- The Washington Times - Saturday, October 1, 2005

Maryland department seeks to raise $180,000 in first year of project

CENTREVILLE, Md. — Gov. Robert L. Ehrlich Jr. wants you to drink one for the Chesapeake Bay.

The state is selling bottles of water taken from a Maryland aquifer to raise money for Chesapeake Bay restoration — one of Mr. Ehrlich’s two public-private agreements to clean the Bay.

The bottles will be recognizable by their bright blue labels, which were designed by Maryland artist Tom Freeman. They are scheduled to be in restaurants and stores by this weekend.

“It’s Maryland water, so by definition it’s better than any other water,” said Mr. Ehrlich, a Republican.

A spokeswoman for Brick House Farms Water Co., the Ellicott City bottler in partnership with the state, said the water comes from an aquifer (an underground layer of porous rock that stores water) running beneath Howard County.

Ninety-five percent of the proceeds from each bottle sold will go to support Bay restoration.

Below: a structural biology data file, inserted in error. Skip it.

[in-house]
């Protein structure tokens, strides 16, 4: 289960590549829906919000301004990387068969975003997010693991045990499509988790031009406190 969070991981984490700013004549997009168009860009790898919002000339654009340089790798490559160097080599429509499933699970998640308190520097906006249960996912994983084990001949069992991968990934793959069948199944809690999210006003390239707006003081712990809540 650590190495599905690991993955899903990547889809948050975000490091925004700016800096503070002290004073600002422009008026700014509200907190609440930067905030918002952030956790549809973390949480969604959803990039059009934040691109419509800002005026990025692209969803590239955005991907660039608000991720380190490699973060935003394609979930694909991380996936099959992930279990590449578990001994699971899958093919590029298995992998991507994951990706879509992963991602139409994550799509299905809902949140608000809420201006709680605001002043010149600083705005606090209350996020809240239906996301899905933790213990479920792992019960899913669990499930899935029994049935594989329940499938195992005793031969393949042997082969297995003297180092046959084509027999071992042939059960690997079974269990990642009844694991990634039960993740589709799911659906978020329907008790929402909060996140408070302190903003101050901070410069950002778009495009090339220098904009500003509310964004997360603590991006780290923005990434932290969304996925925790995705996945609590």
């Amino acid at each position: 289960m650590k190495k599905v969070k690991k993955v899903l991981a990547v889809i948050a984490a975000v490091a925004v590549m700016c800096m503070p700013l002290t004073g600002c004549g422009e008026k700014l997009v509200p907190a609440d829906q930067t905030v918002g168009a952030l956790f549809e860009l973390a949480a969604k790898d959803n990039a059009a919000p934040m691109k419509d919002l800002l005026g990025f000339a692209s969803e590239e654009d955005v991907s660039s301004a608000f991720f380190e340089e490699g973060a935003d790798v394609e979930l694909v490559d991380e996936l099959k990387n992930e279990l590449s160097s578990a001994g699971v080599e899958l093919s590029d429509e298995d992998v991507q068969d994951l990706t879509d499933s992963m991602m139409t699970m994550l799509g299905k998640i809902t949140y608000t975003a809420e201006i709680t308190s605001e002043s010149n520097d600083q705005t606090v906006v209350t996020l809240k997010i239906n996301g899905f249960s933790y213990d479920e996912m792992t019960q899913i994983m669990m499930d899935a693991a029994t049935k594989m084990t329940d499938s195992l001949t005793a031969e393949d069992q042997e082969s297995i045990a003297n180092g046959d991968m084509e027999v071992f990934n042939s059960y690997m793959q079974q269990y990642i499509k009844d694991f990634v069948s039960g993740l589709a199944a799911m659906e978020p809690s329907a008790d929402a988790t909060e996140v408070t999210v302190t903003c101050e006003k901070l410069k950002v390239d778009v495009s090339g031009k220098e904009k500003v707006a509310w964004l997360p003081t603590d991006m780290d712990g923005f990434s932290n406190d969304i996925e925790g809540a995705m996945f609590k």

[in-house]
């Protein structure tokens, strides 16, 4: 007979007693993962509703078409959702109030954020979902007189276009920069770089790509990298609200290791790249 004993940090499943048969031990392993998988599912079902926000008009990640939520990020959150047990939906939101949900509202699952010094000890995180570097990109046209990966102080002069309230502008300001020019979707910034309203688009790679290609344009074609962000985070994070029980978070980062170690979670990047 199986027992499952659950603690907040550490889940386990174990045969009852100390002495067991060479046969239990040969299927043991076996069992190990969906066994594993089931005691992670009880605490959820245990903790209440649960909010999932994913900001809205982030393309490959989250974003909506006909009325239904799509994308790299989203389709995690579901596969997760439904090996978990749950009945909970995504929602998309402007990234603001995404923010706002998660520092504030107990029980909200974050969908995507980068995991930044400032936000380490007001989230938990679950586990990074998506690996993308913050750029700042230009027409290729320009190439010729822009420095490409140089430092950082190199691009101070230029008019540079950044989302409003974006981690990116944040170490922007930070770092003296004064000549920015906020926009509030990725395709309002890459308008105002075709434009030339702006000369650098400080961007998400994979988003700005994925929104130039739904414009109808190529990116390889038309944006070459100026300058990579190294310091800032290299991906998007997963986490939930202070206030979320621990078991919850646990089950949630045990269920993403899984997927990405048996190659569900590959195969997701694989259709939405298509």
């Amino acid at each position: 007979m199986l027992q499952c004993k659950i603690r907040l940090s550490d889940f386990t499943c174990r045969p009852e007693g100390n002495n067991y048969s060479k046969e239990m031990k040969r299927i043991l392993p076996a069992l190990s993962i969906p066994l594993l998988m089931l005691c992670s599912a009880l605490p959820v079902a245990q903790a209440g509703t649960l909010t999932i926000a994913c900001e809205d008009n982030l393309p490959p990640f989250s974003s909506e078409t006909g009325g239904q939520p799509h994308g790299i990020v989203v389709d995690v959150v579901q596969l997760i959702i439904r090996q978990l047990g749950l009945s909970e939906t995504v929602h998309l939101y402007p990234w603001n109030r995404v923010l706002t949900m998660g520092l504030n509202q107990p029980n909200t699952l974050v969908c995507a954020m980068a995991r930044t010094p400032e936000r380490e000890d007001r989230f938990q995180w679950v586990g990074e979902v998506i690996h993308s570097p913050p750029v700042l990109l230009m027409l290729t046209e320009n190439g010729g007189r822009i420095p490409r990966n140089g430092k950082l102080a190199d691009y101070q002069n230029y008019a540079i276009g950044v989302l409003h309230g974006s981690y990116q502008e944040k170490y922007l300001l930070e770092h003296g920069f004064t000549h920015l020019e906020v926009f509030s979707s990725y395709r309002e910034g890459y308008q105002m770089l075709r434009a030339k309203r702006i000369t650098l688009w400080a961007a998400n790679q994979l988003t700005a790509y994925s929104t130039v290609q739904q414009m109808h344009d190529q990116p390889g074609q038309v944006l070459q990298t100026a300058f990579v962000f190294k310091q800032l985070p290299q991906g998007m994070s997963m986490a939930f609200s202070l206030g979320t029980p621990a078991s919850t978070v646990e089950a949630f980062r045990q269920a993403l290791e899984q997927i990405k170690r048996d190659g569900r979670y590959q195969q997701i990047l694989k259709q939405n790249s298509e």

The state wants to raise $180,000 in the first year, then $400,000 annually, said Megan Evans, a spokeswoman for the state’s Department of Natural Resources.

She said the distributor and retailers will set the price of the bottles.

The other agreement Mr. Ehrlich announced last week focuses on cleaning up the Corsica River, a 6-mile-long Chesapeake Bay tributary in Queen Anne’s County. The $19.4 million plan unites federal and state agencies with nonprofit groups and businesses.

Mr. Ehrlich did elaborate on the Corsica River project, which he called “a grand experiment” with lessons to be applied throughout the entire Chesapeake Bay watershed.

However, he said the long-term goal is to remove the Corsica from the Environmental Protection Agency’s “impaired waters” list within five years.

The project will initially concentrate on reducing nutrient pollution and sediment runoff, and restoring Bay grasses and oyster beds. The emphasis will be on finding tangible ways to track the river’s progress.

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